New Cambridge Singers chamber choir leads Choral Renaissance
PUBLISHED: 10:51 30 March 2017 | UPDATED: 10:51 30 March 2017
The New Cambridge Singers (NCS) chamber choir is busy rehearsing for two spring concerts - the first on Saturday - that will bring exciting new perspectives to our understanding of Renaissance music.
The performances mark the culmination of the choir’s innovative Renaissance Reimagined project, designed to bring together professional musicians with talented amateurs, and reach out to audiences in new ways.
Spanning five centuries of glorious choral and instrumental music, the programme combines 15th- and 16th-century masterworks with two new commissions inspired by the Renaissance.
The highlights of the concert will be three great sacred works from the Renaissance: Thomas Tallis’ extraordinary 40-part motet Spem in alium, which has achieved iconic status in the choral repertoire; William Byrd’s Mass Propers for Ascensiontide from Gradualia; and Orlando Lassus’ magnificent Missa Bell’Amfitrit’ altera with its rich double-choir sonorities.
The choir will be joined by two superb instrumental groups – Newe Vialles and The Guildhall Sackbuts and Cornetts led by Jeremy West.
The two performances take place at:
• Trinity College Chapel, Cambridge on Saturday (April) 1 at 8.00pm, and
• St James’s Church, Sussex Gardens, London on April 22 at 7.30pm
For tickets for the Cambridge concert – priced at £20 (or £6 for students) – visit, cambridgelivetrust.co.uk or call the box office on 01223 357851. Booking information for the London concert can be found at brandenburg.org.uk.
It’s no secret that singing in a choir can change lives for the better.
A search on the internet turns up a string of results that highlight the health benefits of singing together, both physical and psychological – and when it’s a chamber choir like the New Cambridge Singers, there’s huge musical satisfaction to be had too (not to mention a lot of fun).
New Cambridge Singers (NCS), founded in 1986, are currently on the lookout for a new second soprano to join, and are always interested to know of potential recruits for their reserve list.
Their director, Graham Walker, is an award-winning cellist and conductor who combines directing choirs and orchestras in Cambridge with solo and chamber cello playing around the world. He studied mathematics as a choral scholar at St John’s, Cambridge, and was subsequently awarded a scholarship and bursary to study cello as a postgraduate at the Royal Academy of Music in London.
NCS members come from all walks of life and range in age from students to retired people.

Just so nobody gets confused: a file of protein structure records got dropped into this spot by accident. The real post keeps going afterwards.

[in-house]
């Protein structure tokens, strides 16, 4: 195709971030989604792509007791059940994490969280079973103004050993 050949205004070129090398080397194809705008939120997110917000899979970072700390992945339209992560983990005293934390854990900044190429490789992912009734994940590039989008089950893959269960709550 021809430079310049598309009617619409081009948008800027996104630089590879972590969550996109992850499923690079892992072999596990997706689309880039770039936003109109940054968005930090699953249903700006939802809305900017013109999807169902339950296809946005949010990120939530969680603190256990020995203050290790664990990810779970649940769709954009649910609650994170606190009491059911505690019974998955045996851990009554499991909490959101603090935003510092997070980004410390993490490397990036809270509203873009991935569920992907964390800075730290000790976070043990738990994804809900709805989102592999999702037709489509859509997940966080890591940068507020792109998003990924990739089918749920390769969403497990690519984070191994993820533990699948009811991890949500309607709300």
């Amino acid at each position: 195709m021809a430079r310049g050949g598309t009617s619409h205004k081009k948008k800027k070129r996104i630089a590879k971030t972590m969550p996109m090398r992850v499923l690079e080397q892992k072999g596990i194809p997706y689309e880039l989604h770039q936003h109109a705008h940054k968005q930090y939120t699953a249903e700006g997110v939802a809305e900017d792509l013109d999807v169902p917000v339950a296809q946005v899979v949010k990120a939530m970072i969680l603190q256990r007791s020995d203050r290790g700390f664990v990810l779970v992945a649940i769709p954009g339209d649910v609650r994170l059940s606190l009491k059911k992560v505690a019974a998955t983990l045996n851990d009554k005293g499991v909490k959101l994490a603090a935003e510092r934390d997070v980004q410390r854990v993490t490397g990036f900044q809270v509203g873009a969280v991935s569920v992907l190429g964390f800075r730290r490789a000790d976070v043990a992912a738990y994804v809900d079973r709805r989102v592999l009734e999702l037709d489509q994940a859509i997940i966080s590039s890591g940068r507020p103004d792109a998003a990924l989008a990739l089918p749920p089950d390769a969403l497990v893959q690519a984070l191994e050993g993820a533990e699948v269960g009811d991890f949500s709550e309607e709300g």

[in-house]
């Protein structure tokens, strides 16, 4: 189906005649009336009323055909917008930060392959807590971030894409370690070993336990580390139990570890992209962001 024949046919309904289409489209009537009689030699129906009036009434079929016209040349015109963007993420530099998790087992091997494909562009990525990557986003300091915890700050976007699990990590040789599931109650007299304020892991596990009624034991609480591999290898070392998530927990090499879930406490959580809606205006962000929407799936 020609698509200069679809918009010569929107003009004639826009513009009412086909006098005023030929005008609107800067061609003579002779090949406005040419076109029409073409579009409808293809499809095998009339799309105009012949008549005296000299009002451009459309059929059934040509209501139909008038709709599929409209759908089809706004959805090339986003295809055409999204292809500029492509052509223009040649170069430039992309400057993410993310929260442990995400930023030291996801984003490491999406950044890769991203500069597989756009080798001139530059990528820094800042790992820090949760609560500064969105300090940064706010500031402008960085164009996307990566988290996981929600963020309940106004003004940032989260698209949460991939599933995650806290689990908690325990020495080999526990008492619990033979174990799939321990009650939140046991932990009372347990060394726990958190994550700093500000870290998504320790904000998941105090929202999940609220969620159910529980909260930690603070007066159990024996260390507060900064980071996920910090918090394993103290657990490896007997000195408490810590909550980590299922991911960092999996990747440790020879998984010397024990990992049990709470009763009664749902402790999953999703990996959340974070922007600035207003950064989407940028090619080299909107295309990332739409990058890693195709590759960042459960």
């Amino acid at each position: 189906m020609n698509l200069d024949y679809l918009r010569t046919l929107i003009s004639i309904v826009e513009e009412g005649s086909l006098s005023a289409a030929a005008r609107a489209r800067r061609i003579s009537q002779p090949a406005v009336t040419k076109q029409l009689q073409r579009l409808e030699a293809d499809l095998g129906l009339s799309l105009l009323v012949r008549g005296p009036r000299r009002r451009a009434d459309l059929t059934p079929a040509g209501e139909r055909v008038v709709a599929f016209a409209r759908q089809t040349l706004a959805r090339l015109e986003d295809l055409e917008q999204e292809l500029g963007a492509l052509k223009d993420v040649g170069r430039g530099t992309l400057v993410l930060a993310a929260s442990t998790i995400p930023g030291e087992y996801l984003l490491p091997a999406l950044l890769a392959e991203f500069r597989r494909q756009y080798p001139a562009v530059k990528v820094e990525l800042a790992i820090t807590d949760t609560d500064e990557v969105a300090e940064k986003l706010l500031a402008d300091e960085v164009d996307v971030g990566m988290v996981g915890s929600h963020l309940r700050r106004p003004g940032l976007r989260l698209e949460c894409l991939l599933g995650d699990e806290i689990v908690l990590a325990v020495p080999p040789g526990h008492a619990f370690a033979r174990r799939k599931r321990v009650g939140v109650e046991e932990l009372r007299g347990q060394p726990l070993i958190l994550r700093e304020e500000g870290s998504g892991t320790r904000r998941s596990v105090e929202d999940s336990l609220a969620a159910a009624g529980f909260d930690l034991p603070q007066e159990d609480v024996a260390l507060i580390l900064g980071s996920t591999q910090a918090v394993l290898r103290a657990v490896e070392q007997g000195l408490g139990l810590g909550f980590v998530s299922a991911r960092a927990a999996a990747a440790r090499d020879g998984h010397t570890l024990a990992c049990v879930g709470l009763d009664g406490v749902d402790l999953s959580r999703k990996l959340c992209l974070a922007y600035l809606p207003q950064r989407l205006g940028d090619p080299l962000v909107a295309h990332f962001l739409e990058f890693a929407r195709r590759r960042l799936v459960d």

They count among their number people in diverse occupations – IT specialists, office workers, teachers, a baker, a piano tuner and a diplomat – but what they share is a love of singing and making music to a very high standard.
“I get the chance to perform gorgeous music in great venues with talented people in all parts,” says Jeremy, one of the bass singers and a museum curator by day.
With just 40 singers, everyone makes an essential contribution, but they are quick to point out that the focus is on being part of a team.
Sophie Cotton, a full-time mum and former teacher, sings soprano and has been with the New Cambridge Singers for five years.
“We sing as a choir rather than as individuals,” she said. “Graham has made an amazing difference where he’s really bringing us to sing together, and when we do it’s just fantastic.”
For alto Candy Smellie, a webmaster and social media guru, the choir is not just a place to make fabulous music but also a place to socialise.
Sophie agreed: “We have a lot of laughs and every concert is very different, which I absolutely love.”
Bass Matt Wilkinson, a zoologist, writer, actor and voice artist, said: “It’s a wonderfully friendly choir.”
Being a part of the community is important to the choir. They put on a variety of concerts and always give two performances of each programme – starting with one in Cambridge and then taking the music to one of the beautiful villages in the surrounding area.
“NCS has big dreams,” said music teacher Kate Cameron. “This choir is looking to make a name for itself and be the best choir that it can be.”
Earlier in March, members of the public were invited to an open rehearsal to hear the choir working on one of its new commissions, Everybloom, by distinguished composer Giles Swayne, which is a setting of text from James Joyce’s great novel Ulysses.
Mr Swayne will be sharing his insights when he discusses his new piece in a free pre-concert talk before each performance (at 7pm before the Cambridge concert and at 6.30pm in London).
Everybloom will be performed alongside another new work, Then The Angel Showed Me The River… by a young New Zealander, Paul Newton-Jackson, who is studying music at Cambridge.
This piece won NCS’ first ever composition competition, being chosen from more than 50 entries submitted by composers from all over the world, with an age range spanning 19 to 90.
Scored for soprano, alto, tenor and bass, a Renaissance brass ensemble and an audience chorus, it sets a beautiful description of the New Jerusalem from the Book of Revelation – a vision of a broken world made whole.
If you are a singer with some choral experience, visit newcambridgesingers.org.uk.
The New Cambridge Singers are extremely grateful for the support they have received for this project from Arts Council England’s Grants for the Arts and the RVW Trust.
Saturday April 1 8.00pm, Trinity College Chapel, Cambridge CB2 1TQ
Pre-concert talk with Giles Swayne at 7.00pm
Tickets £20; Students £6; Under 18s free
Saturday April 22 7.30pm, St James’s Church, Sussex Gardens, London W2 3UD
Presented in partnership with the Brandenburg Choral Festival of London
Pre-concert talk with Giles Swayne at 6.30pm
Booking information at brandenburg.org.uk.